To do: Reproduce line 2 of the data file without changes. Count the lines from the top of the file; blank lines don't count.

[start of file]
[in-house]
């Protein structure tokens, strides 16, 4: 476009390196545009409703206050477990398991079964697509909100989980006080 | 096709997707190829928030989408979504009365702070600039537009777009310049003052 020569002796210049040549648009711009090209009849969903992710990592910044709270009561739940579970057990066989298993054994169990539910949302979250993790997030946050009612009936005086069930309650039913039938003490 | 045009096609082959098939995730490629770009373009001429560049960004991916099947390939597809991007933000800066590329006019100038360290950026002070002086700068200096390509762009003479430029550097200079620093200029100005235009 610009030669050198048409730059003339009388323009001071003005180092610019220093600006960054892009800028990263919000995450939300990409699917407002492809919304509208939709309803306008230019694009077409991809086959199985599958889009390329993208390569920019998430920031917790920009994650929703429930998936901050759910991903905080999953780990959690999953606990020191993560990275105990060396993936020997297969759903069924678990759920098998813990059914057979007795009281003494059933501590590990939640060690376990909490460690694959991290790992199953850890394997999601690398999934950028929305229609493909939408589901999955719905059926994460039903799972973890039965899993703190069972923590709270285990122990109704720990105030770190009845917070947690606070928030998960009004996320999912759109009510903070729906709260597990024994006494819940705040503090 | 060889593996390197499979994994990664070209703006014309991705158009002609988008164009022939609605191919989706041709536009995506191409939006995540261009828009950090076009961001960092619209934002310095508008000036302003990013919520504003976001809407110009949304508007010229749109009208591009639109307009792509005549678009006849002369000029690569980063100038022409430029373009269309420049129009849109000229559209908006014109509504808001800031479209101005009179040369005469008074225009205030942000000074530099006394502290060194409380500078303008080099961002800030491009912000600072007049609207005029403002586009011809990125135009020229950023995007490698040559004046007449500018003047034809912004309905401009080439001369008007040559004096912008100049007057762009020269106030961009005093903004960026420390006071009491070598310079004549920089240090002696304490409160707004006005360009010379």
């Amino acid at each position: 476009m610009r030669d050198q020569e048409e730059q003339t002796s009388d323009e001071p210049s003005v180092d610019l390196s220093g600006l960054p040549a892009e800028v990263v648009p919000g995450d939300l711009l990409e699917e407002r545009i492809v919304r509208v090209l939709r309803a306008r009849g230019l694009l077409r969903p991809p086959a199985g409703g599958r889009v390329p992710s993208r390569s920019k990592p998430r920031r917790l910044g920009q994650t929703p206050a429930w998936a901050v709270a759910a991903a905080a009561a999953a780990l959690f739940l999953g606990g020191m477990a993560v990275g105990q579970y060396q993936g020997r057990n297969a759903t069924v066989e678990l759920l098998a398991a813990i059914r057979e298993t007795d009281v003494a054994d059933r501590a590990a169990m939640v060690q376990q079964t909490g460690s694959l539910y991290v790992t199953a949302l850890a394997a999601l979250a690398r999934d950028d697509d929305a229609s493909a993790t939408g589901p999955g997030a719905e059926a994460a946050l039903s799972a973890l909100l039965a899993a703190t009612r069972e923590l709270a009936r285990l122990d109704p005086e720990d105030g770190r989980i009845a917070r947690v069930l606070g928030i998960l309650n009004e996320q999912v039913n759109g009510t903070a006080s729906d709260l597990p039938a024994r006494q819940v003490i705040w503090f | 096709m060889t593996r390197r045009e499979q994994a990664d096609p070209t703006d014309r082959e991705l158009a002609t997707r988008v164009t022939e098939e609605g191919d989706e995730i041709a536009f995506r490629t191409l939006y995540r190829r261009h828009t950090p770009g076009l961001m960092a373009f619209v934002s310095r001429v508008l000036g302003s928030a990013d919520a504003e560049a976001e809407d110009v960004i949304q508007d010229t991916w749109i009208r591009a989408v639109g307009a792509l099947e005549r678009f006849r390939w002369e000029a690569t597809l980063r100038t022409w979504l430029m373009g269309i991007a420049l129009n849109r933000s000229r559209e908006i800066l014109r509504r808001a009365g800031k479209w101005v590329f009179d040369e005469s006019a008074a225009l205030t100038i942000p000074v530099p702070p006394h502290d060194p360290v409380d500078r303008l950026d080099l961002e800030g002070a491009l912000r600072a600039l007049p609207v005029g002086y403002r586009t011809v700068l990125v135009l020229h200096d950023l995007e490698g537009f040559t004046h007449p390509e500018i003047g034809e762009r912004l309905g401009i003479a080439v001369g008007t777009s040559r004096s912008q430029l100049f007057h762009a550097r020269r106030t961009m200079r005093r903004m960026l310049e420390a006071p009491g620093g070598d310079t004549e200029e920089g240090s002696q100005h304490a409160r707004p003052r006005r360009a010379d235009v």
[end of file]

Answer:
């Protein structure tokens, strides 16, 4: 476009390196545009409703206050477990398991079964697509909100989980006080 | 096709997707190829928030989408979504009365702070600039537009777009310049003052 020569002796210049040549648009711009090209009849969903992710990592910044709270009561739940579970057990066989298993054994169990539910949302979250993790997030946050009612009936005086069930309650039913039938003490 | 045009096609082959098939995730490629770009373009001429560049960004991916099947390939597809991007933000800066590329006019100038360290950026002070002086700068200096390509762009003479430029550097200079620093200029100005235009 610009030669050198048409730059003339009388323009001071003005180092610019220093600006960054892009800028990263919000995450939300990409699917407002492809919304509208939709309803306008230019694009077409991809086959199985599958889009390329993208390569920019998430920031917790920009994650929703429930998936901050759910991903905080999953780990959690999953606990020191993560990275105990060396993936020997297969759903069924678990759920098998813990059914057979007795009281003494059933501590590990939640060690376990909490460690694959991290790992199953850890394997999601690398999934950028929305229609493909939408589901999955719905059926994460039903799972973890039965899993703190069972923590709270285990122990109704720990105030770190009845917070947690606070928030998960009004996320999912759109009510903070729906709260597990024994006494819940705040503090 | 060889593996390197499979994994990664070209703006014309991705158009002609988008164009022939609605191919989706041709536009995506191409939006995540261009828009950090076009961001960092619209934002310095508008000036302003990013919520504003976001809407110009949304508007010229749109009208591009639109307009792509005549678009006849002369000029690569980063100038022409430029373009269309420049129009849109000229559209908006014109509504808001800031479209101005009179040369005469008074225009205030942000000074530099006394502290060194409380500078303008080099961002800030491009912000600072007049609207005029403002586009011809990125135009020229950023995007490698040559004046007449500018003047034809912004309905401009080439001369008007040559004096912008100049007057762009020269106030961009005093903004960026420390006071009491070598310079004549920089240090002696304490409160707004006005360009010379």